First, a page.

Interview with Shuki Bolkiah

Hello! My name is Katelina, and welcome to Weekend Character Interviews. Using state of the art-mumbo-jumbo author magic, Jo has temporarily bent the laws of fictional space and time to allow various literary universes to converge long enough for me to ask different characters a few questions. Since I spend a lot of time in the Amaranthine series quizzing vampires on what they’re doing, where they’re going and why, Jo thought I would be the perfect interviewer.

Today we are interviewing Shuki from M.A. McRae’s novel Not a Man

Not a Man

Shuki: My name is Shuki Bolkiah and I live in a remote part of Arabia. I am an educated man, though when my story begins, it would have seemed so unlikely. Then I was just a child, not long taken from the slums by a rich and powerful man. Hassenal Daoud had a very powerful influence on my life. If not for Master Hassenal, I may never have learned to read and write, I would certainly never have been to England or anywhere else. It is quite likely that I would not have survived until adulthood. Children die in Elbarada, of starvation and of disease. My family lived in the worst of the slums, an area where the infant mortality rate was almost 90%.

On the other hand, if I had not met Master Hassenal, assuming I did survive, I would have been truly a man. The name of my book is called ‘Not a Man.’ I was just ten, and he changed me. I never forgave him for that, and yet I did not hate him. He was my protector. He thought he loved me. He changed my life.

K: Wow! That sounds pretty complex! So what kind of a book would you say this is?

S: My author has called my story a ‘Coming of Age.’  That is what it is.  When I was young, I felt such a sense of inferiority. I stayed puny when the other boys grew strong and hard. Men wanted me, when they never would have thought of wanting the others. My face stayed pretty instead of turning into the face of a true man. My body is hairless, my face beardless. It took a long time for me to accept my differences, and to know that I am just as worthy as any other person, even if not a man in the full sense of the world.

K: That’s an important lesson that a lot of people could use. I’d guess learning that was your biggest challenge, or is there a bigger one?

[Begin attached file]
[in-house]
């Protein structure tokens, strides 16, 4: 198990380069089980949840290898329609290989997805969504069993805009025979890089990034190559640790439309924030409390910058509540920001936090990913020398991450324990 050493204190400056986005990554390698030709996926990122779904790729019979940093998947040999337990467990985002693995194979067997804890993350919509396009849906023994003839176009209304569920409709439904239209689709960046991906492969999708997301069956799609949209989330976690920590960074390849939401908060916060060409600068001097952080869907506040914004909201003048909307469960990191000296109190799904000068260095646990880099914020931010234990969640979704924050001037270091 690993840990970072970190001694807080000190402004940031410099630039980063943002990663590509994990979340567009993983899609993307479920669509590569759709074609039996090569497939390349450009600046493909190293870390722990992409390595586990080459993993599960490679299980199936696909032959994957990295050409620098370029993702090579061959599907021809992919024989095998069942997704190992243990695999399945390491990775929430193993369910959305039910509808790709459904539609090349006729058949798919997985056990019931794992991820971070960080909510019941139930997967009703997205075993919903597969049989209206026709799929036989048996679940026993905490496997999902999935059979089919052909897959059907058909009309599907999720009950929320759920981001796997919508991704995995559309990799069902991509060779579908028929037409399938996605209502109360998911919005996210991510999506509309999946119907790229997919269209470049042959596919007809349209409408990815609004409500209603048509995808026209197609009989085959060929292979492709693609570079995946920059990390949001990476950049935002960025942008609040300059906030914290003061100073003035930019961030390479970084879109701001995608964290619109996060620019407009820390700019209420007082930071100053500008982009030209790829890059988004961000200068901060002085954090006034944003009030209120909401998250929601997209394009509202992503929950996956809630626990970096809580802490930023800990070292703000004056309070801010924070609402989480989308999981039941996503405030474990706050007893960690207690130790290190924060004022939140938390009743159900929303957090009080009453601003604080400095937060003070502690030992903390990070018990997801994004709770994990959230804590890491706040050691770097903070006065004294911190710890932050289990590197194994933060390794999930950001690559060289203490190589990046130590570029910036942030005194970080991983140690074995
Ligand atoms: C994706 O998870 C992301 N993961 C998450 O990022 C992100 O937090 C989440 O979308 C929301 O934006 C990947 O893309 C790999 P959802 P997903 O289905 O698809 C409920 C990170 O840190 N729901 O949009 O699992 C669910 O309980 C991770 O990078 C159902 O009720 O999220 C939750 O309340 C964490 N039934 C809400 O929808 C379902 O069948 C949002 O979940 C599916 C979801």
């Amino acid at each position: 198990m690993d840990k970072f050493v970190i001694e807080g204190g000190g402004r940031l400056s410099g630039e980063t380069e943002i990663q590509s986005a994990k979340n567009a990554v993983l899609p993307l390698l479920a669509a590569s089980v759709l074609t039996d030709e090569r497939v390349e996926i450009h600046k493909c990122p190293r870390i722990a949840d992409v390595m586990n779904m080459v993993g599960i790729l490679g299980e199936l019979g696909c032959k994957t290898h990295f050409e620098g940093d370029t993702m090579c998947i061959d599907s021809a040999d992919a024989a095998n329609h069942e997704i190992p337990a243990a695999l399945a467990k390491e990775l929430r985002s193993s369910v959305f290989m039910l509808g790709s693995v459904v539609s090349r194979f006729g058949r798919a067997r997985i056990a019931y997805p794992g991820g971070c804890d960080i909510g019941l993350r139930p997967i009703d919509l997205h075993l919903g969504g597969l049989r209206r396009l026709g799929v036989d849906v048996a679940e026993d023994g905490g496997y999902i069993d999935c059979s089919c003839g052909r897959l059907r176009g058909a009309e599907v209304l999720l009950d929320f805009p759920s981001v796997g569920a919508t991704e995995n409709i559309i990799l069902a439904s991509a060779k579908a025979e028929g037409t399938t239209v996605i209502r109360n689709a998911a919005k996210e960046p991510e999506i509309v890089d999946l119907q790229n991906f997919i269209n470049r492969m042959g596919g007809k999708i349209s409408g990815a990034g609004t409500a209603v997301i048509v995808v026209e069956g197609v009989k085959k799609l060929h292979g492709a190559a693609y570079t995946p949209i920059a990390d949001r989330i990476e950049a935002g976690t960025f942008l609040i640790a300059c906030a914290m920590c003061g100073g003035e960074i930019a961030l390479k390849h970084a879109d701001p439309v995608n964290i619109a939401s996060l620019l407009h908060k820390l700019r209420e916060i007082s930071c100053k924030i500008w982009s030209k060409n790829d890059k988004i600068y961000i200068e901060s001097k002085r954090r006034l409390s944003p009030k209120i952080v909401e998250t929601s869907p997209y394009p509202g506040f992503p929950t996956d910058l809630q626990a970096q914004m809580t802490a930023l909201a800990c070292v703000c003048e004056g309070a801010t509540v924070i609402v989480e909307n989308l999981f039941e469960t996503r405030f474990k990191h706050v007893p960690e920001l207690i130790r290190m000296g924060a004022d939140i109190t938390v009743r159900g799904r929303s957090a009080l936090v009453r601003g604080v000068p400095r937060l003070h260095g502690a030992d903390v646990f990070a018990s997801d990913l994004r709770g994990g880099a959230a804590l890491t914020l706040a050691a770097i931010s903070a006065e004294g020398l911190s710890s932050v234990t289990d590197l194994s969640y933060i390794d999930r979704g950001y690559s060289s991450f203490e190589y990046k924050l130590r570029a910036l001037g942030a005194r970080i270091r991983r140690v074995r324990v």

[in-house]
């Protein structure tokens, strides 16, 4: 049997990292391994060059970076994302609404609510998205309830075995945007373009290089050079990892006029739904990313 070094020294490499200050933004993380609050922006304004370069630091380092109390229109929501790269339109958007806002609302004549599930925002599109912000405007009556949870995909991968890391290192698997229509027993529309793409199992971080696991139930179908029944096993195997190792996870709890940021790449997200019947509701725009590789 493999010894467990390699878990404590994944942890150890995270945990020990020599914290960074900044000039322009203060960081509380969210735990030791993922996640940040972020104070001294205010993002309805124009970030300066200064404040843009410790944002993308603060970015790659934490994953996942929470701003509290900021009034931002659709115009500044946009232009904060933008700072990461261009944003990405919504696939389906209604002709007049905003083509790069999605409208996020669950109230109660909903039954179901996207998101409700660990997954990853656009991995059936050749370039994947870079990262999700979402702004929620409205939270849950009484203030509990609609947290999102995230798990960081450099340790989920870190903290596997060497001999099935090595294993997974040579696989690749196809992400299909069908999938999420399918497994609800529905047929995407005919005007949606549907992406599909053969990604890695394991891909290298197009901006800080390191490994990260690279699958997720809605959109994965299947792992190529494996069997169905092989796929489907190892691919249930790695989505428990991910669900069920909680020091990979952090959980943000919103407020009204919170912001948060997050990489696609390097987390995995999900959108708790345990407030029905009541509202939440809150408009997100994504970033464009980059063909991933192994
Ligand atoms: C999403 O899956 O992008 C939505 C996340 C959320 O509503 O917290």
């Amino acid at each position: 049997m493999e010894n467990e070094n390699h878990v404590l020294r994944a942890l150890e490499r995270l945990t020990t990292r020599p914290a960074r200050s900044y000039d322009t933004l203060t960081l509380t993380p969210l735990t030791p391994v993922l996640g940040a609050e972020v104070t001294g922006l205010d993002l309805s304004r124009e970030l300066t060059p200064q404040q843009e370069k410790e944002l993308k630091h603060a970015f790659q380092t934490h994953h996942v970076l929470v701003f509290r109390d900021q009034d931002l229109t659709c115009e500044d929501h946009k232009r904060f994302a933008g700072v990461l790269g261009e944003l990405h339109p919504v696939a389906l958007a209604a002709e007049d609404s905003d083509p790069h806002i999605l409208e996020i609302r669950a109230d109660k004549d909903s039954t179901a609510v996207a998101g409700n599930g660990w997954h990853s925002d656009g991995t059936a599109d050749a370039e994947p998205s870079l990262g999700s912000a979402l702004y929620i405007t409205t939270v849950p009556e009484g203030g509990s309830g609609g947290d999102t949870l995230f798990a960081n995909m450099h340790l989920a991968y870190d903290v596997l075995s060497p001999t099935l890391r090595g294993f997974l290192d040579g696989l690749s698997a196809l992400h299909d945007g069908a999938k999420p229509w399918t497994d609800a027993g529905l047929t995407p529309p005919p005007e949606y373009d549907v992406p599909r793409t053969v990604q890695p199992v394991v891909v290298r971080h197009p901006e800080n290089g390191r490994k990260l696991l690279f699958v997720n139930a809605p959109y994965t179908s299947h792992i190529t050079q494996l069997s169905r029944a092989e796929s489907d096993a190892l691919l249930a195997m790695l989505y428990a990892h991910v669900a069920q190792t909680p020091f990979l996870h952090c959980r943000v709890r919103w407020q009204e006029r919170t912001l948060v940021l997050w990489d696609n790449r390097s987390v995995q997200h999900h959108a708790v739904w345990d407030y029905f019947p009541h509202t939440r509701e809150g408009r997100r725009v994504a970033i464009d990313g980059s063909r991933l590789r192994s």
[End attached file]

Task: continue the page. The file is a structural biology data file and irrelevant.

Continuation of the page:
S: After I was attacked at Oxford, the biggest challenge I faced was just to survive. It seemed then that there was nowhere I could live and be safe. That was before I found my dear friends, my wives. That day, if I had not forgotten my rifle, then there would have been no more story. I would have ended it then. Elei would have been broken-hearted, I know that now, but at the time, I had not yet understood how truly he loved me. I loved him as well, but for me, it took time for that love to grow. I think it’s different for me than it is for true men, who can by blinded by lust and call it love.

K: So you and Elei are involved in a romance?

S: I do not understand ‘romance.’  I have come to very much love my partner, Elei, but it was not like that in the beginning. It was just that I thought that just maybe I could survive if Elei kept me close. Elei is strong and brave and intelligent and he holds me close at night. Elei is my love.

K: Yeah. That’s romance right there. Sounds like Elei is a wonderful man! But, on the flip side, do you have any enemies in the book?

S: There was one who seemed to me as if he represented all my enemies. His name was Moran. He wanted to buy me as a slave, but by then I had my wives and children to look after and to live for. Instead of waiting for him to act, I removed the threat. I killed him. When I was ten, few men wanted me, but as I grew, it seemed that almost every man wanted me. Always, I had to guard myself. Always I had to be aware of my surroundings. I was prey and still am. Men are my nemesis – whole men that is, not like me, a eunuch.

K: A eunuch? Um, not to get too personal, but… well… how did that happen? If you don’t mind telling us?

S: There was an operation.